Fast track Vitamin D

Hackman and colleagues (→ Efficacy and safety of oral continuous low-dose versus short-term high-dose vitamin D: a prospective randomised trial conducted in a clinical setting) call for improved access to high-dose cholecalciferol in Australia. They conducted a prospective, randomised, open-label trial in patients with vitamin D deficiency, comparing the effects of a 10-day, high-dose oral cholecalciferol regimen with those of a 3-month, low-dose regimen. Both increased serum 25-hydroxyvitamin D levels to within the normal range, without vitamin D toxicity. The study authors say the high-dose regimen may be an effective, cheap alternative to consider when treating patients with vitamin D deficiency.

Who’s counting?

Which of these two factors has the strongest effect on a woman’s alcohol intake during pregnancy — current health policy or alcohol intake prior to pregnancy? To check your answer, see Powers and colleagues’ research article (→ Assessing pregnant women’s compliance with different alcohol guidelines: an 11-year prospective study). They assessed compliance with different Australian guidelines on alcohol intake during pregnancy, and found that a large group of pregnant women are drinking alcohol at low or moderate levels. Now, the overwhelming research need to be met is to clearly establish the risks associated with different levels of alcohol intake during pregnancy. On another topic, Collie (→ Gains in neurotrauma research activity and output associated with a Victorian state government funding program) reports what happened to research activity and output when funding increased for neurotrauma research in Victoria. No prizes for getting this one right. And, we will need to wait a few more years before any gains in health and wealth can be realised.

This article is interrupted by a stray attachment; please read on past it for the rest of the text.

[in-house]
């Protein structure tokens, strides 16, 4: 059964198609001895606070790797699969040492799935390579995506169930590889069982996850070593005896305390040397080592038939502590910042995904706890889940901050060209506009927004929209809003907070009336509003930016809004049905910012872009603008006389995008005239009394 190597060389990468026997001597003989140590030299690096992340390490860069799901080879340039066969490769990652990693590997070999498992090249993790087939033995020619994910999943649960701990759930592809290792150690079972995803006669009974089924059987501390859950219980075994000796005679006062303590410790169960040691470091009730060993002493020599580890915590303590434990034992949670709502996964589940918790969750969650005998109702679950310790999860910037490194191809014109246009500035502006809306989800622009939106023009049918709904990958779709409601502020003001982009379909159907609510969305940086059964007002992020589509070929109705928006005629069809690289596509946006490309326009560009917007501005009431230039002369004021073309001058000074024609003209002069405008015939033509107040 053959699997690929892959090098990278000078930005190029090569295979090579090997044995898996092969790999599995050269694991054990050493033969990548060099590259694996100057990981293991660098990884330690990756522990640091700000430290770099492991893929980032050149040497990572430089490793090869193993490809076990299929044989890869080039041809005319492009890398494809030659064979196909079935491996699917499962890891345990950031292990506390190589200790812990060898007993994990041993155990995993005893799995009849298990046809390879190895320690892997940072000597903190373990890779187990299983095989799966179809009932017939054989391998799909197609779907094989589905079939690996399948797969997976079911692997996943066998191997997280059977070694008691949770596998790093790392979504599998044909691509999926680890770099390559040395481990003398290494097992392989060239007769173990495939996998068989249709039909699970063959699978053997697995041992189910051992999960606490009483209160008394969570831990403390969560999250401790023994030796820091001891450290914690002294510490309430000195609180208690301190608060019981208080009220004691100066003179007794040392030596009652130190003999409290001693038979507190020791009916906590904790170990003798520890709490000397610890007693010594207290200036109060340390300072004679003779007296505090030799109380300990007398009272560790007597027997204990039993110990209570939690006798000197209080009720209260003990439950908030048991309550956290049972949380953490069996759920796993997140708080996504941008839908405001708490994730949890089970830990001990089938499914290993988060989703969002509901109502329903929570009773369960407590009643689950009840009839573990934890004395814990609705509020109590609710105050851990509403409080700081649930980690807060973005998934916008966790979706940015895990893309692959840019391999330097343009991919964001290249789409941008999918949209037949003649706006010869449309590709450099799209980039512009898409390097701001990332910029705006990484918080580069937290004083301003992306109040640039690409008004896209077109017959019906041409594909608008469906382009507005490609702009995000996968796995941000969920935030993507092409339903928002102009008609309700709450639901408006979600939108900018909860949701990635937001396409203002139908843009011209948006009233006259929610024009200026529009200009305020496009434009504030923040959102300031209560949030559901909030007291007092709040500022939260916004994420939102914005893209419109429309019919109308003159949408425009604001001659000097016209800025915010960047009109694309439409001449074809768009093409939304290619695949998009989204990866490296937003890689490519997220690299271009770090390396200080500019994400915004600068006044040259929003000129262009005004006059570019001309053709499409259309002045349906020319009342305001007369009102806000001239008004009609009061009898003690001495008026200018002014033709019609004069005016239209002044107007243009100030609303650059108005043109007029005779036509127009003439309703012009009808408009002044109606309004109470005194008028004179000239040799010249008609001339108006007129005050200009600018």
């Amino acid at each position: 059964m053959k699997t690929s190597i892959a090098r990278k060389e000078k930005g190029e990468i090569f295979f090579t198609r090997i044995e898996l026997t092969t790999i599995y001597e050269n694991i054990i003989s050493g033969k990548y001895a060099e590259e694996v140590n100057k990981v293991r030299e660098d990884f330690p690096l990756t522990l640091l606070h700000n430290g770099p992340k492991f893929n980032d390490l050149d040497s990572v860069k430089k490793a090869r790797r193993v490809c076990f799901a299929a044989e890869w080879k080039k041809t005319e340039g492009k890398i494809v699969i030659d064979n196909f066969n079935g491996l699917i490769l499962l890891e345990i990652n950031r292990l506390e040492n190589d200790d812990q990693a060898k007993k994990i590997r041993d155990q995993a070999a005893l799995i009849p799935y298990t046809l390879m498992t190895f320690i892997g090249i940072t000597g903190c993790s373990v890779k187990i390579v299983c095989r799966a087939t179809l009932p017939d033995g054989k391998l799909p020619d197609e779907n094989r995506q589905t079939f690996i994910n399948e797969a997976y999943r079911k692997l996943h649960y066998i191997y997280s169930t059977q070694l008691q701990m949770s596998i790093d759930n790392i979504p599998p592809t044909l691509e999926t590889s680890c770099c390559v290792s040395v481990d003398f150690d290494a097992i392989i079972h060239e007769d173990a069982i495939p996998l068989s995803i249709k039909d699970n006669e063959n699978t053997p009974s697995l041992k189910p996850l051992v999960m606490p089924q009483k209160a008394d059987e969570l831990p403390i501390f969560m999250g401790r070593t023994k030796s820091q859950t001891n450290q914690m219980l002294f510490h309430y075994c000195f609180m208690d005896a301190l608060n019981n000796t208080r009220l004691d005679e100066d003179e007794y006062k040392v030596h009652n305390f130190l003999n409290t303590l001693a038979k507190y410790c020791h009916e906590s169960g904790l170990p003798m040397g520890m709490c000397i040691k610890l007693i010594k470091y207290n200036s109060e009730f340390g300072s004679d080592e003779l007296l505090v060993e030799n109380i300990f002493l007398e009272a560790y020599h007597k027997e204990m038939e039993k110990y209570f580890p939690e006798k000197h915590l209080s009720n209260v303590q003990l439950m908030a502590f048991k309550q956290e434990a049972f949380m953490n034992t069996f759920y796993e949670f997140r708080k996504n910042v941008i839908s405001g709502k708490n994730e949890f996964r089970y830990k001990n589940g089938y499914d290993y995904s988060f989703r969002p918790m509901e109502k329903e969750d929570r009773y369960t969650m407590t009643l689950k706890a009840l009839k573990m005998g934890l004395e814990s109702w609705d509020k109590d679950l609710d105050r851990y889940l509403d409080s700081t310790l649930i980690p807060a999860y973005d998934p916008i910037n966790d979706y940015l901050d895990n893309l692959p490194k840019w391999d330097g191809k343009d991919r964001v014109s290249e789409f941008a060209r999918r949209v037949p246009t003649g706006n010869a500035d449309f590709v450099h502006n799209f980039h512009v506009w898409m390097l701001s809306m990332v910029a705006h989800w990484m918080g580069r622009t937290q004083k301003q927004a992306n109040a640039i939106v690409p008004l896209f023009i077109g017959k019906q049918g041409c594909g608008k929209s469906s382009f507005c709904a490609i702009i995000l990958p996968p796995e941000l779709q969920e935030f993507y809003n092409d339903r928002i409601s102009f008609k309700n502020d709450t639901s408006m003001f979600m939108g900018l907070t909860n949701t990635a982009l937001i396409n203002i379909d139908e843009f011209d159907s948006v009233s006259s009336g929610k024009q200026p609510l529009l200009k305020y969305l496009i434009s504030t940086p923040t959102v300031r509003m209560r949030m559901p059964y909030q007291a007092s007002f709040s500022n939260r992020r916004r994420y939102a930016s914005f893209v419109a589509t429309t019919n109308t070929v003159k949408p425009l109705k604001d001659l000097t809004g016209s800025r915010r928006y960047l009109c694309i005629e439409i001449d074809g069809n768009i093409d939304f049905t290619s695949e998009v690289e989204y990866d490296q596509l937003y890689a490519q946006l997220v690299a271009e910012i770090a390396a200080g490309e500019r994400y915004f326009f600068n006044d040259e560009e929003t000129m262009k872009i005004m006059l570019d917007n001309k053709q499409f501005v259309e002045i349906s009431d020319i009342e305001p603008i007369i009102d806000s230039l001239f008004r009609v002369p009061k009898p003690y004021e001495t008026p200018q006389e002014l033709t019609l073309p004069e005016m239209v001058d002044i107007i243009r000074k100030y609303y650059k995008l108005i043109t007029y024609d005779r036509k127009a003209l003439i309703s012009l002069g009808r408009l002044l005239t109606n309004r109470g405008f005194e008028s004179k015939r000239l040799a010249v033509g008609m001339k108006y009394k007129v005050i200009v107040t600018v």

“Only a minority of my Noongar ancestors survived the first few decades of colonisation, and we’ve had trouble ever since,” says Scott (→ Some healing path), one of the finalists in this year’s Dr Ross Ingram Memorial Essay Competition. Although his community has diminished and is mostly ailing, Scott doesn’t believe the Noongar heritage is “finished”. In telling the story of his Uncle Lomas’s final illness, Scott shows us that reconnecting younger generations with their traditional heritage, through the old stories peopled by heroes and risk-takers, can be a way forward into a healthier tomorrow — a biirt (a path, a different kind of path forward), led by a biirdiya (a boss or leader familiar with that path).

Another time . . . another place

I was making a transverse section of the heart . . . when my knife struck against something so hard and gritty . . . on a further scrutiny the real cause appeared: the coronaries were become bony canals.

Edward Jenner; 1799

  • Ann T Gregory